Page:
Worker Asks Federal Appeals Court to Overturn Backroom Deal Between Union and Company Officials
Union organizers obtained workers' personal information as part of a quid pro quo with the company to force employees under union control
Hollywood, FL (February 3, 2011) -- With free legal assistance from the National Right to Work Foundation, a Mardi Gras Gaming employee is taking his case against local union officials and his employer to a federal appeals court.
In 2008, Unite Here Local 355 and Mardi Gras Gaming officials entered into an agreement in which union officials agreed to spend over one hundred thousand dollars in workers' forced union dues on a gambling ballot initiative and guaranteed not to picket, boycott, or strike against the facility.
In return, Mardi Gras officials promised they would hand over employees' personal contact information (including home addresses), grant union operatives access to company facilities for the purpose of organizing through a coercive card check campaign, and refrain from requesting a federally-supervised secret ballot election to determine whether employees actually wanted to unionize.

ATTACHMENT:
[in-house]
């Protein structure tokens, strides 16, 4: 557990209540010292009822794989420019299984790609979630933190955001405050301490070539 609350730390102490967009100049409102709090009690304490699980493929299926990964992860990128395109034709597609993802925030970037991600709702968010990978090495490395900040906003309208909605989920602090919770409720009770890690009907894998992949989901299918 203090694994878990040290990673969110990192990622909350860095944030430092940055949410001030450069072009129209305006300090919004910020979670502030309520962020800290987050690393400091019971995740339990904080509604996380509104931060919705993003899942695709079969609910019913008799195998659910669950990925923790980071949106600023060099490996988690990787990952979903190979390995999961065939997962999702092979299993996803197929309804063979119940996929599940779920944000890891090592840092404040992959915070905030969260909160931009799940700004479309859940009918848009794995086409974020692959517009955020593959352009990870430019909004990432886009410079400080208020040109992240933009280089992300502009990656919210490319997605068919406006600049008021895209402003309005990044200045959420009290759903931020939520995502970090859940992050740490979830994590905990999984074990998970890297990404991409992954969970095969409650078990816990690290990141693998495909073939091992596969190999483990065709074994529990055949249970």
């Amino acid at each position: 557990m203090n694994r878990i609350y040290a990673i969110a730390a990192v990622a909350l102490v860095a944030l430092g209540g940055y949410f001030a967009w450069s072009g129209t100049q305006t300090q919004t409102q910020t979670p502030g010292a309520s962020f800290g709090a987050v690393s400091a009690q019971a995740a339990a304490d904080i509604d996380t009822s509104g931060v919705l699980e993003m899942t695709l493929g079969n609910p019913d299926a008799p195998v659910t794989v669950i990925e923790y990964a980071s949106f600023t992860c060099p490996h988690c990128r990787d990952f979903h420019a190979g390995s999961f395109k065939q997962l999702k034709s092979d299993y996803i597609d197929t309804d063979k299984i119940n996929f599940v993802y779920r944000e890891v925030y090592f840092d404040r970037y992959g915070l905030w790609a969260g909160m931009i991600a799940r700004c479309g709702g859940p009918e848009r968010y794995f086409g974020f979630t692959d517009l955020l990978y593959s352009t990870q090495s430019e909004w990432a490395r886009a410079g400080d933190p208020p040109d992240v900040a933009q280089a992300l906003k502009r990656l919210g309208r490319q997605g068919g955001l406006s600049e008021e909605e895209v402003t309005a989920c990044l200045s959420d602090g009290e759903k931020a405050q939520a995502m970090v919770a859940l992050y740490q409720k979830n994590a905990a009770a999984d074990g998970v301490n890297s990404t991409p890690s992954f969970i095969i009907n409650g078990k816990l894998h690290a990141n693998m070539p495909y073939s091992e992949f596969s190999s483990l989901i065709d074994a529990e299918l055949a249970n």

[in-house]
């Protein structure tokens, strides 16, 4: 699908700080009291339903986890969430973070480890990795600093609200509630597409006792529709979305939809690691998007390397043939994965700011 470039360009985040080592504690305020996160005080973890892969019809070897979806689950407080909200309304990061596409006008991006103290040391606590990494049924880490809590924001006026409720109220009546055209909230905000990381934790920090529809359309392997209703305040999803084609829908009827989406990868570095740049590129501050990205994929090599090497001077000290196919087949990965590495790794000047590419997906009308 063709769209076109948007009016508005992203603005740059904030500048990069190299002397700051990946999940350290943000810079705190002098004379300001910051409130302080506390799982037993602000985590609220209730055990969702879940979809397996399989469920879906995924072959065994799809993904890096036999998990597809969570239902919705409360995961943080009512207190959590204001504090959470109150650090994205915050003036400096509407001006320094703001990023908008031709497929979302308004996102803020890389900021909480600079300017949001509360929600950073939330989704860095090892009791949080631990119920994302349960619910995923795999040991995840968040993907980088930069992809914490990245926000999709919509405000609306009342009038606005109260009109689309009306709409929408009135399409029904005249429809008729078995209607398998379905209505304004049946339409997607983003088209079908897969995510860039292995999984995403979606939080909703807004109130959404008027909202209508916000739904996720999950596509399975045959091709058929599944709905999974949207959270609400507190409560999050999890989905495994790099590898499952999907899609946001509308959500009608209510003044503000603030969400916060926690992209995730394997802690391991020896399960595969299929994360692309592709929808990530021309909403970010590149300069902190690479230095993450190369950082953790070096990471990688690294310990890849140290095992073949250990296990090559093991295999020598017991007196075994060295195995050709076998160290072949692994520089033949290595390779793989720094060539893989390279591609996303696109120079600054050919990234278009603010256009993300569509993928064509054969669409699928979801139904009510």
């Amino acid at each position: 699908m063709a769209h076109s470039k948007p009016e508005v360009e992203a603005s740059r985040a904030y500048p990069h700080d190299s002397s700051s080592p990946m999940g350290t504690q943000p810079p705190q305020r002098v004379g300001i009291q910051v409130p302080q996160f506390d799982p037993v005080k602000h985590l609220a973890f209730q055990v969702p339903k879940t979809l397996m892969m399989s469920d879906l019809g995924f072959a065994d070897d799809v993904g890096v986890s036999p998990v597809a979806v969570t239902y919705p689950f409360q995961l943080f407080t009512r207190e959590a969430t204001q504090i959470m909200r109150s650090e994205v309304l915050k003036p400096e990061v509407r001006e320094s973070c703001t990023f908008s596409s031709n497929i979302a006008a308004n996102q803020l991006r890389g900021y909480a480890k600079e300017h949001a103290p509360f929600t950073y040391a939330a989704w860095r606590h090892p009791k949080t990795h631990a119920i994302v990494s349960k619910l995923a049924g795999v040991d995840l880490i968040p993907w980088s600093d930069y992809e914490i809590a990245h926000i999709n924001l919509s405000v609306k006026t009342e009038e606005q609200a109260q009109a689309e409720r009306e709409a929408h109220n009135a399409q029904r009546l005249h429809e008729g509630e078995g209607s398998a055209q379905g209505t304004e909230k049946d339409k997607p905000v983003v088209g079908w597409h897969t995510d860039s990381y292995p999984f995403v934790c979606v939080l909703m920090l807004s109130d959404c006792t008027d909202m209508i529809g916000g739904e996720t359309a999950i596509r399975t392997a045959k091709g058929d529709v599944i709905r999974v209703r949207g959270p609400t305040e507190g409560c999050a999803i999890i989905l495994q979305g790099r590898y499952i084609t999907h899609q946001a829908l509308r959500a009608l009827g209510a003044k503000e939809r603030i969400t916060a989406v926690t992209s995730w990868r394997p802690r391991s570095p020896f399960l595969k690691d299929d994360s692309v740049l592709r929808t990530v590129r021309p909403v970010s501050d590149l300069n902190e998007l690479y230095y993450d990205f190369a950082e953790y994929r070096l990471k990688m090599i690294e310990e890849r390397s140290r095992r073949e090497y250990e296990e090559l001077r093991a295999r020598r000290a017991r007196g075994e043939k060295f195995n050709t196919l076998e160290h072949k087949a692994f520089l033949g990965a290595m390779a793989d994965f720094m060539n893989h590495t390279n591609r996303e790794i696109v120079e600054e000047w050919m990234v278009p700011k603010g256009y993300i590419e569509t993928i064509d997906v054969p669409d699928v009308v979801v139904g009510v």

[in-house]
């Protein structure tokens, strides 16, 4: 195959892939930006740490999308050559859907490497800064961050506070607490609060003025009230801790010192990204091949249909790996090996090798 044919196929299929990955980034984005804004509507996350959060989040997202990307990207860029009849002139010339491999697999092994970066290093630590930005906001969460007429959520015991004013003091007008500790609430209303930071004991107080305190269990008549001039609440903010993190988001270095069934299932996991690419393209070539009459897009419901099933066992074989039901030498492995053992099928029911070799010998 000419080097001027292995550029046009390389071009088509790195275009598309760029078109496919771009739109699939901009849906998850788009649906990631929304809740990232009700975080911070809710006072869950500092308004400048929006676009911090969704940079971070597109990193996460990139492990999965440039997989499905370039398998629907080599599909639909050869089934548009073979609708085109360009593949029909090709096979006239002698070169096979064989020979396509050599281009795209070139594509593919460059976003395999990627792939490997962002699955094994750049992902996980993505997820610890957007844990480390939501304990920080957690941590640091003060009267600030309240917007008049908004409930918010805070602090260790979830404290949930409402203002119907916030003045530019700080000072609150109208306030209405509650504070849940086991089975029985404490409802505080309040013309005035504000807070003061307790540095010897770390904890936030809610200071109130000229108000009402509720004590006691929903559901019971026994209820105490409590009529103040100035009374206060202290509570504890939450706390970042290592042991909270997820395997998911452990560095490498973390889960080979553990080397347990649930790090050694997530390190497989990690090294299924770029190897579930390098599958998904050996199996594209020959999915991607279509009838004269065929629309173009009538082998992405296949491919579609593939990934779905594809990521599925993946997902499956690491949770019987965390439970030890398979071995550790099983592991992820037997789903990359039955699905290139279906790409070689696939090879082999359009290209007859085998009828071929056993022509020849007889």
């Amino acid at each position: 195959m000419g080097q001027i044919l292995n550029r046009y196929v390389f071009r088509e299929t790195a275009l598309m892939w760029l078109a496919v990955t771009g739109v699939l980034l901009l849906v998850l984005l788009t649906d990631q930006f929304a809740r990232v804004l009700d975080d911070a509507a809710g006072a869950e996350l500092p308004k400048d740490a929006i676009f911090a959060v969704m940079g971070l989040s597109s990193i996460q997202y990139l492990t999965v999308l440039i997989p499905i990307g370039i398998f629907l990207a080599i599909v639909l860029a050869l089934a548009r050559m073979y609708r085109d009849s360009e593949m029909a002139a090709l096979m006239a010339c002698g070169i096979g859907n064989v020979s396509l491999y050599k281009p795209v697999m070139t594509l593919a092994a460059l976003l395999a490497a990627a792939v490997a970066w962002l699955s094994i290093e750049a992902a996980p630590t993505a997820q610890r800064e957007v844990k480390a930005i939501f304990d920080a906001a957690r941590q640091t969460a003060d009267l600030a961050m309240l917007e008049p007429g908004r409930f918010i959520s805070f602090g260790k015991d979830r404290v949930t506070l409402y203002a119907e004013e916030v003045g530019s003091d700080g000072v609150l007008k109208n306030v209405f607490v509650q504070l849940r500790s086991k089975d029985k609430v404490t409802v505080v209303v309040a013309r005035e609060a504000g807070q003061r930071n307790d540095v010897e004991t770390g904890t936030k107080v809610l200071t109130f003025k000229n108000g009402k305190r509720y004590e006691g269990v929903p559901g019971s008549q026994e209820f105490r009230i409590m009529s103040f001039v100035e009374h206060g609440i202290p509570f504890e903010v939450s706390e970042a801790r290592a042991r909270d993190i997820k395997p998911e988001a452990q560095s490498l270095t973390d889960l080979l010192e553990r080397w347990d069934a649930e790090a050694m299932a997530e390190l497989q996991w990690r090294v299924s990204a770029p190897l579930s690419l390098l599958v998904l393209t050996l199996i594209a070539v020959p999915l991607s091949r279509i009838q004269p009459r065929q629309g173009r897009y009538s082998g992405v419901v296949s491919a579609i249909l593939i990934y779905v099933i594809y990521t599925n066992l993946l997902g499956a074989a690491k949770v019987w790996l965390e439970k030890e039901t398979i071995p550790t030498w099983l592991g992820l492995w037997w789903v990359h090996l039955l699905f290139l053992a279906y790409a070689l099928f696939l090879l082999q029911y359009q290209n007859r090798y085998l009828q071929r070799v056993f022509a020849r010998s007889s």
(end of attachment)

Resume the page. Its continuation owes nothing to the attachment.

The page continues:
With the help of Foundation attorneys, Mardi Gras Gaming employee Martin Mulhall filed a lawsuit against Unite Here in 2008, arguing that the company's concessions to the union are of substantial monetary value because the company made the union organizing process easier and less expensive.
Federal law aimed at preventing union operatives from agreeing to undermine workers' rights in exchange for concessions from management explicitly prohibits employers from giving "any money or other thing of value" to unions.
The suit also alleges that union bosses' willingness to spend over a hundred thousand dollars to lobby on behalf of Mardi Gras Gaming demonstrates just how valuable the agreement is to union officials.
The United States Court of Appeals for the Eleventh Circuit recently upheld Mulhall's standing to vindicate his rights in federal court. Now he asks the appellate court to judge his case on the merits and reverse a lower court's illogical ruling that management's concessions are not "things of value."
"So-called 'neutrality agreements' between companies and unions like the one agreed upon by Unite Here operatives and Mardi Gras Gaming give union organizers license to browbeat and intimidate workers into acceding to unionization," said Patrick Semmens, Legal Information Director for the National Right to Work Foundation. "Workers should never be cajoled or harassed into union ranks."